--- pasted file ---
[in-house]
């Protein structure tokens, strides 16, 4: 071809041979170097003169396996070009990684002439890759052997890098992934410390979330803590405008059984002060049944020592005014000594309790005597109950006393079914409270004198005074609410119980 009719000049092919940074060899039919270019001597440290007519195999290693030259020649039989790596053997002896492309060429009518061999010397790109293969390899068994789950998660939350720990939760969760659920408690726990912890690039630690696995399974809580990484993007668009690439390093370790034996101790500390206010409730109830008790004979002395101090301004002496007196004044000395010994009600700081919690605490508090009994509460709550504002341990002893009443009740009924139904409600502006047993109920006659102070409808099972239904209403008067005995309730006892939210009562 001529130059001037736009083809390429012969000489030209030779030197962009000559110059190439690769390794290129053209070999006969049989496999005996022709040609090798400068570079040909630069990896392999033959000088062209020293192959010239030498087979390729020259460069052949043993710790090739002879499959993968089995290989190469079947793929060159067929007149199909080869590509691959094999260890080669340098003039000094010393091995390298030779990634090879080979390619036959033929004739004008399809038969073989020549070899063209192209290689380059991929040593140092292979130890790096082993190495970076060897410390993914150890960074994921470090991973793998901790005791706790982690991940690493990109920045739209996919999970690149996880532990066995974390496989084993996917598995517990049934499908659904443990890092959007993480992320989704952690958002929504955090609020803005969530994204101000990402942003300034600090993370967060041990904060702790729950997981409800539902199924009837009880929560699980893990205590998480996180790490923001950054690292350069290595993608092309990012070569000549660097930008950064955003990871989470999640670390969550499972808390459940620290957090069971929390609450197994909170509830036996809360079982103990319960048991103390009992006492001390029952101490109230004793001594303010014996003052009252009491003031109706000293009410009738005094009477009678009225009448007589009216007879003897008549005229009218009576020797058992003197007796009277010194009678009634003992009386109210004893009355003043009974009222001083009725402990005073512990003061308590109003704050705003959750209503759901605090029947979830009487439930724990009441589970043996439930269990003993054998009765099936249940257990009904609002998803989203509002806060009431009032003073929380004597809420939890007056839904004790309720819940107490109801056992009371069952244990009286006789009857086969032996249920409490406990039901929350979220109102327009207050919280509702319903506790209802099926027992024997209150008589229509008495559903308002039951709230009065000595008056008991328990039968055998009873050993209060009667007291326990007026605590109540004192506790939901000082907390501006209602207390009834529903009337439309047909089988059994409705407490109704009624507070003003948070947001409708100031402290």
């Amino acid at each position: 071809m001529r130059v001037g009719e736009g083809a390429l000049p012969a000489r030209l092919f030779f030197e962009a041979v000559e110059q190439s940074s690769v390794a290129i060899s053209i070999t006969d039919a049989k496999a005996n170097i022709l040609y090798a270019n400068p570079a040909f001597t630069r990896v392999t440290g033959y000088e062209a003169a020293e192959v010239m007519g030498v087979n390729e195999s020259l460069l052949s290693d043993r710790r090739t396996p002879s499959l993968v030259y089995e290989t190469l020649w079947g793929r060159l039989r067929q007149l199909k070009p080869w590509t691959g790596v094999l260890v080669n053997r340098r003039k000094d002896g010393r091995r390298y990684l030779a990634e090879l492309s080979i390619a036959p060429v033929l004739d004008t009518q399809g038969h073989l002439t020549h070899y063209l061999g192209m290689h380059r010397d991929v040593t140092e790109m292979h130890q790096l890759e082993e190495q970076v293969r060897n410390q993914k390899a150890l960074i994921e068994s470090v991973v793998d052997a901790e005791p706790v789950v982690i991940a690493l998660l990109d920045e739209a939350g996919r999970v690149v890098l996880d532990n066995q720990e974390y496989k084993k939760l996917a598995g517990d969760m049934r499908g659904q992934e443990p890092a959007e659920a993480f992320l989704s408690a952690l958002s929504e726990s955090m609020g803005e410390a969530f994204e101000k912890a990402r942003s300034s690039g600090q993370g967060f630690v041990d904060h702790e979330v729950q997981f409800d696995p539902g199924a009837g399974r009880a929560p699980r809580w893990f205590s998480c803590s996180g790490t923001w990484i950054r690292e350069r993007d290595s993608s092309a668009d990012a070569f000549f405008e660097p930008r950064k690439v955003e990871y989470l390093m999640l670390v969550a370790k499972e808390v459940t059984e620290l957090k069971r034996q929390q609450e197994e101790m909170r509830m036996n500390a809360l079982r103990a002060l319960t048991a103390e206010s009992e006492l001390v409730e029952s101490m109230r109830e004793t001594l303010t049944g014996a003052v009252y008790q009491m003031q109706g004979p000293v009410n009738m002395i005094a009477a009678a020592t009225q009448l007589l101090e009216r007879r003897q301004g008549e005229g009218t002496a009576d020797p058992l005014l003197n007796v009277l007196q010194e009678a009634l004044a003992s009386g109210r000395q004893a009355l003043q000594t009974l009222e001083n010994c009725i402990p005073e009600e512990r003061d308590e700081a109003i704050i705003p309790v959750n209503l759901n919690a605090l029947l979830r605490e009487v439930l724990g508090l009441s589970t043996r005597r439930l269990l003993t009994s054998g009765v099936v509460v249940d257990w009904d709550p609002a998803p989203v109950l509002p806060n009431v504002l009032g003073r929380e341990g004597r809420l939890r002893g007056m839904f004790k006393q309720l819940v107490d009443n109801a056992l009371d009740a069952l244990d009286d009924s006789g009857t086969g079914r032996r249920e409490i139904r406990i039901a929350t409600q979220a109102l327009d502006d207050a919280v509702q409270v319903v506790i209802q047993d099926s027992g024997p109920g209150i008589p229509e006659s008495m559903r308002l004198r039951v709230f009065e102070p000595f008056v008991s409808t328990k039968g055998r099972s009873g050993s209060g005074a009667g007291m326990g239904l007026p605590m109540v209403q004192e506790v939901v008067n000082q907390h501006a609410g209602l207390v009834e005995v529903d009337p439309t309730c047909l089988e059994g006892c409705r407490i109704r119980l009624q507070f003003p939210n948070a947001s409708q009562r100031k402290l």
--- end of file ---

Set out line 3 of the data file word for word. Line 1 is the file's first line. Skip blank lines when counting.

């Amino acid at each position: 071809m001529r130059v001037g009719e736009g083809a390429l000049p012969a000489r030209l092919f030779f030197e962009a041979v000559e110059q190439s940074s690769v390794a290129i060899s053209i070999t006969d039919a049989k496999a005996n170097i022709l040609y090798a270019n400068p570079a040909f001597t630069r990896v392999t440290g033959y000088e062209a003169a020293e192959v010239m007519g030498v087979n390729e195999s020259l460069l052949s290693d043993r710790r090739t396996p002879s499959l993968v030259y089995e290989t190469l020649w079947g793929r060159l039989r067929q007149l199909k070009p080869w590509t691959g790596v094999l260890v080669n053997r340098r003039k000094d002896g010393r091995r390298y990684l030779a990634e090879l492309s080979i390619a036959p060429v033929l004739d004008t009518q399809g038969h073989l002439t020549h070899y063209l061999g192209m290689h380059r010397d991929v040593t140092e790109m292979h130890q790096l890759e082993e190495q970076v293969r060897n410390q993914k390899a150890l960074i994921e068994s470090v991973v793998d052997a901790e005791p706790v789950v982690i991940a690493l998660l990109d920045e739209a939350g996919r999970v690149v890098l996880d532990n066995q720990e974390y496989k084993k939760l996917a598995g517990d969760m049934r499908g659904q992934e443990p890092a959007e659920a993480f992320l989704s408690a952690l958002s929504e726990s955090m609020g803005e410390a969530f994204e101000k912890a990402r942003s300034s690039g600090q993370g967060f630690v041990d904060h702790e979330v729950q997981f409800d696995p539902g199924a009837g399974r009880a929560p699980r809580w893990f205590s998480c803590s996180g790490t923001w990484i950054r690292e350069r993007d290595s993608s092309a668009d990012a070569f000549f405008e660097p930008r950064k690439v955003e990871y989470l390093m999640l670390v969550a370790k499972e808390v459940t059984e620290l957090k069971r034996q929390q609450e197994e101790m909170r509830m036996n500390a809360l079982r103990a002060l319960t048991a103390e206010s009992e006492l001390v409730e029952s101490m109230r109830e004793t001594l303010t049944g014996a003052v009252y008790q009491m003031q109706g004979p000293v009410n009738m002395i005094a009477a009678a020592t009225q009448l007589l101090e009216r007879r003897q301004g008549e005229g009218t002496a009576d020797p058992l005014l003197n007796v009277l007196q010194e009678a009634l004044a003992s009386g109210r000395q004893a009355l003043q000594t009974l009222e001083n010994c009725i402990p005073e009600e512990r003061d308590e700081a109003i704050i705003p309790v959750n209503l759901n919690a605090l029947l979830r605490e009487v439930l724990g508090l009441s589970t043996r005597r439930l269990l003993t009994s054998g009765v099936v509460v249940d257990w009904d709550p609002a998803p989203v109950l509002p806060n009431v504002l009032g003073r929380e341990g004597r809420l939890r002893g007056m839904f004790k006393q309720l819940v107490d009443n109801a056992l009371d009740a069952l244990d009286d009924s006789g009857t086969g079914r032996r249920e409490i139904r406990i039901a929350t409600q979220a109102l327009d502006d207050a919280v509702q409270v319903v506790i209802q047993d099926s027992g024997p109920g209150i008589p229509e006659s008495m559903r308002l004198r039951v709230f009065e102070p000595f008056v008991s409808t328990k039968g055998r099972s009873g050993s209060g005074a009667g007291m326990g239904l007026p605590m109540v209403q004192e506790v939901v008067n000082q907390h501006a609410g209602l207390v009834e005995v529903d009337p439309t309730c047909l089988e059994g006892c409705r407490i109704r119980l009624q507070f003003p939210n948070a947001s409708q009562r100031k402290l």